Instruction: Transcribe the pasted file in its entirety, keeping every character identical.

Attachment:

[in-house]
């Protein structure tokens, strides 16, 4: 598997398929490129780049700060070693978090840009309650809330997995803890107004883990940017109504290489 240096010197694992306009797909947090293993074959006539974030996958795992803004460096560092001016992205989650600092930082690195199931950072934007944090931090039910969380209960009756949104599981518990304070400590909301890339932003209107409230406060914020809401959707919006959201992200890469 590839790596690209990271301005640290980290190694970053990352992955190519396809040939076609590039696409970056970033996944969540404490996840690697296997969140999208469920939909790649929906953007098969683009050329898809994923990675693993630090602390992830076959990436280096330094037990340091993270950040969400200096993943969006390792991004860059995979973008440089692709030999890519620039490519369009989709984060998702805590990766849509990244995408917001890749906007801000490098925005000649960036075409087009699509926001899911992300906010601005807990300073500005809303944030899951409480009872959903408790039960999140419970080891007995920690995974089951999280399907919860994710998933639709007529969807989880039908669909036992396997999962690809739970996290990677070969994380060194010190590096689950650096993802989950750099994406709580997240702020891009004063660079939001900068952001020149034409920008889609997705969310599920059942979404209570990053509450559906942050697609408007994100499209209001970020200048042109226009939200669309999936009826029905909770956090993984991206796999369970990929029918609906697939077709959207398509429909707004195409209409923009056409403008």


[in-house]
């Protein structure tokens, strides 16, 4: 598997398929490129780049700060070693978090840009309650809330997995803890107004883990940017109504290489 240096010197694992306009797909947090293993074959006539974030996958795992803004460096560092001016992205989650600092930082690195199931950072934007944090931090039910969380209960009756949104599981518990304070400590909301890339932003209107409230406060914020809401959707919006959201992200890469 590839790596690209990271301005640290980290190694970053990352992955190519396809040939076609590039696409970056970033996944969540404490996840690697296997969140999208469920939909790649929906953007098969683009050329898809994923990675693993630090602390992830076959990436280096330094037990340091993270950040969400200096993943969006390792991004860059995979973008440089692709030999890519620039490519369009989709984060998702805590990766849509990244995408917001890749906007801000490098925005000649960036075409087009699509926001899911992300906010601005807990300073500005809303944030899951409480009872959903408790039960999140419970080891007995920690995974089951999280399907919860994710998933639709007529969807989880039908669909036992396997999962690809739970996290990677070969994380060194010190590096689950650096993802989950750099994406709580997240702020891009004063660079939001900068952001020149034409920008889609997705969310599920059942979404209570990053509450559906942050697609408007994100499209209001970020200048042109226009939200669309999936009826029905909770956090993984991206796999369970990929029918609906697939077709959207398509429909707004195409209409923009056409403008």